The prime minister has described the fatal shooting of Gerald Corrigan as a ‘very worrying case’.
Theresa May called on anyone with information about the crossbow shooting near Holyhead on Good Friday to come forward.
More than forty detectives are working on what’s being treated as a murder inquiry – the biggest of its kind on Anglesey in eighteen years.
At Prime Minster’s Questions on Wednesday, Ynys Môn MP Albert Owen said the community was in shock and asked for assurances that police had adequate resources for their investigation.
He also called for a UK Government review on the laws surrounding crossbows.
The PM told the Commons: ”It is terrible when one hears of an incident such as this…the Home Secretary has heard the comments the honourable gentleman has raised in relation to the law on crossbows and I absolutely join him in encouraging any member of the public who has any information about what happened to get in touch with the police.”
”There is of course the anonymous route to be able to give evidence, to give information for it to reach the police without being identified if people are concerned about that.”
”If anybody knows anything about this that can help to catch those who are responsible then I urge them to come forward.”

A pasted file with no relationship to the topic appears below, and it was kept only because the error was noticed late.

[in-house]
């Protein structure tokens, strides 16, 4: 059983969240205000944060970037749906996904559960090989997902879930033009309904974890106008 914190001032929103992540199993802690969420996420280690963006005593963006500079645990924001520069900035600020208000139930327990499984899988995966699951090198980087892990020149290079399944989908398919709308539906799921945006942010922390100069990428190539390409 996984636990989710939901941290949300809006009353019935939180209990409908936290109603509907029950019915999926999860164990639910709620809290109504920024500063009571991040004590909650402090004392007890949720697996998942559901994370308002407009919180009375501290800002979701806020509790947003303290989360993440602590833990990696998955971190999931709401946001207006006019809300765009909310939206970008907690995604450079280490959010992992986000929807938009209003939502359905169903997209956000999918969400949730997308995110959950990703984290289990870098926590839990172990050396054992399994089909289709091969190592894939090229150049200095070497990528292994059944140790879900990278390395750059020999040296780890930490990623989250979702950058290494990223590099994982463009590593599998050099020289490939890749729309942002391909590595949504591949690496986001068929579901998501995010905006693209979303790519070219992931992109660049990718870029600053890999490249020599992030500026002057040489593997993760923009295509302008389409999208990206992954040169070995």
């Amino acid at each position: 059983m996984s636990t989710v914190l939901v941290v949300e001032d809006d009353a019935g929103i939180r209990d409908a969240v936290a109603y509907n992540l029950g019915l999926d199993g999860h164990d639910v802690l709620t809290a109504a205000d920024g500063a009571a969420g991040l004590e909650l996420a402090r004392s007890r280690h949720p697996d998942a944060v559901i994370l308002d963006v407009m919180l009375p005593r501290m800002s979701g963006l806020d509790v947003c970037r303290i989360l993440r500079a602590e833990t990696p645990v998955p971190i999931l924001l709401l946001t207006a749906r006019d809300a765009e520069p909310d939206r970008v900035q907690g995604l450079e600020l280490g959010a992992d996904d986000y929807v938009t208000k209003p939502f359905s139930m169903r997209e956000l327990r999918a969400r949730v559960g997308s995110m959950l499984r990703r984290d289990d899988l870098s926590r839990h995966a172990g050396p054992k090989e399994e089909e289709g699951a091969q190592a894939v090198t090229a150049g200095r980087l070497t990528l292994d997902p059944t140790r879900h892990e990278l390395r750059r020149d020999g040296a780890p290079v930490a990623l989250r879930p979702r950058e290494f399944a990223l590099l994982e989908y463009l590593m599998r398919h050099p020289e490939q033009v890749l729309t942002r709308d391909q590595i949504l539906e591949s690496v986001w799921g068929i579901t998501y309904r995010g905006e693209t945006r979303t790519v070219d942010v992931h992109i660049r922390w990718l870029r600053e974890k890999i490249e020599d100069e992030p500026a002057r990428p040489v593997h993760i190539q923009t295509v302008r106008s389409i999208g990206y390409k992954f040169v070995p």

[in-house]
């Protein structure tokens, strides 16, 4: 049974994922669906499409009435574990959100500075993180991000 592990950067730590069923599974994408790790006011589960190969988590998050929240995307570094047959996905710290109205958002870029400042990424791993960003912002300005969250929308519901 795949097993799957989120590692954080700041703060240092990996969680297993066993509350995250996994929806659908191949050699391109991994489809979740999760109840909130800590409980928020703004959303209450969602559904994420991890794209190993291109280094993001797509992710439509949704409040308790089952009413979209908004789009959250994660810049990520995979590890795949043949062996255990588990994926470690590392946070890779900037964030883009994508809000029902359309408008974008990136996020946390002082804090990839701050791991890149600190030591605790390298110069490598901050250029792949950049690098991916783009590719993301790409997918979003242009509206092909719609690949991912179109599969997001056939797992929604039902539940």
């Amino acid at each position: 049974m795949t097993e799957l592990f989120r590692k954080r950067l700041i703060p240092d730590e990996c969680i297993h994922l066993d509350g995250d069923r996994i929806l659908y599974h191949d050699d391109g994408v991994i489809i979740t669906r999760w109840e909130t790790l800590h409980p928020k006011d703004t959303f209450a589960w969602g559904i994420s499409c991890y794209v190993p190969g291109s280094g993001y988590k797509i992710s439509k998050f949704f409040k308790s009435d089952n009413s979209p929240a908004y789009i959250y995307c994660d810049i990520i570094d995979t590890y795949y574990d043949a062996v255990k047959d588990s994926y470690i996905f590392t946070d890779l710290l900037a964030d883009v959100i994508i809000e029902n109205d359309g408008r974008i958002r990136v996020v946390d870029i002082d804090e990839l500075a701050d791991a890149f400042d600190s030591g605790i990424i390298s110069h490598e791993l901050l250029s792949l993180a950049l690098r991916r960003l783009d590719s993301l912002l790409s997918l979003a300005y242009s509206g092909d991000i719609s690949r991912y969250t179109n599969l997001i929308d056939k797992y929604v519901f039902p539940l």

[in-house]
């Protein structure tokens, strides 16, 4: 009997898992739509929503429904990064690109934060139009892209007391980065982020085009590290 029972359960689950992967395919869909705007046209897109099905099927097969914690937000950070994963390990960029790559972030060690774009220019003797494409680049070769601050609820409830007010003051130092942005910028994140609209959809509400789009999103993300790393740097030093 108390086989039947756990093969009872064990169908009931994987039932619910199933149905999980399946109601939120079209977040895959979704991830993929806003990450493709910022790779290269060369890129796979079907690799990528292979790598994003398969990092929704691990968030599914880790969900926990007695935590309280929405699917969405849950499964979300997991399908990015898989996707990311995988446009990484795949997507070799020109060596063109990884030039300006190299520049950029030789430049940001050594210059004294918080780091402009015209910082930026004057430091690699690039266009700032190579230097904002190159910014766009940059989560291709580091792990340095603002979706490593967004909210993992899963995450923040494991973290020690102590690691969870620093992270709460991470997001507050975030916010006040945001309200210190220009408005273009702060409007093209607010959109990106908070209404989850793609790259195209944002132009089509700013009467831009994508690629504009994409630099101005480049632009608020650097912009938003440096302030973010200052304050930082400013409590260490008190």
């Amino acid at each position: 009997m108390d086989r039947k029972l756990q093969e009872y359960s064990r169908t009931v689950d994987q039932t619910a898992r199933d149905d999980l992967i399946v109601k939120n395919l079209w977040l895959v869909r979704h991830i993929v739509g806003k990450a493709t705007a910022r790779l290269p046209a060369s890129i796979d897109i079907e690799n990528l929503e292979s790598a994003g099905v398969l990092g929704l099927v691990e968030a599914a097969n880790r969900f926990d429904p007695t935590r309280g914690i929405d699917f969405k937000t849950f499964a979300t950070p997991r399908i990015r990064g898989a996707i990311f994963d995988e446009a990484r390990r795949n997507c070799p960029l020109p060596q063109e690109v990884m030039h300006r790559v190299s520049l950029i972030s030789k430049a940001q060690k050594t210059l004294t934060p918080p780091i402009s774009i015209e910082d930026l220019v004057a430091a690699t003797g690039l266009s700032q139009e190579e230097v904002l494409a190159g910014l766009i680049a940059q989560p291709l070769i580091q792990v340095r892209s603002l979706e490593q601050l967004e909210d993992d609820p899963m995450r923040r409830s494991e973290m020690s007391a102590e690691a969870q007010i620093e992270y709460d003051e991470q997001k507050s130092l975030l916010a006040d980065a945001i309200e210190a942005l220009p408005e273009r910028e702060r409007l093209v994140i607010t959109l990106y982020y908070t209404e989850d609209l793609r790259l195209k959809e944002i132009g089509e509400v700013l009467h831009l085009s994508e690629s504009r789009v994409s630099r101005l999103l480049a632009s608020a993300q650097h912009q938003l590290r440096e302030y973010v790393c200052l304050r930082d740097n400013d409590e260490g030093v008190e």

Mr Owen later said he welcomed the Prime Minister’s reponse and would take up the matter of crossbow laws with Sajid Javid.
Mr Corrigan (74), a retired photography and video lecturer, died at the Royal Stoke University Hospital on Saturday (11th May) – nearly a month after he was shot outside his remote home off South Stack Road.
He was fixing a TV satellite dish when he was shot at around 12.30am on Good Friday (19th April) – the bolt went through his upper body and right arm, leaving him with ”horrendous” injuries.
The day after his death, police based at the major incident room in Llangefni confirmed they had begun a murder investigation. But they stressed they were keeping an open mind about the sequence of events which led to the shooting.
LISTEN: DCI Brian Kearney’s renewed appeal following the death of Gerald Corrigan
DCI Brian Kearney, the lead investigator, issued a renewed appeal on Sunday, calling on anyone with information to speak to his team of officers in ”total confidence”.
He added: ”I am very grateful to the public for the response to previous press appeals. We have teams of officers following up the information you have kindly provided. North Wales Police continue to pursue a number of lines of enquiry.”
Anyone with information about the incident should contact Llangefni CID on 101, quoting reference no. X052857, or Crimestoppers anonymously on 0800 555 111.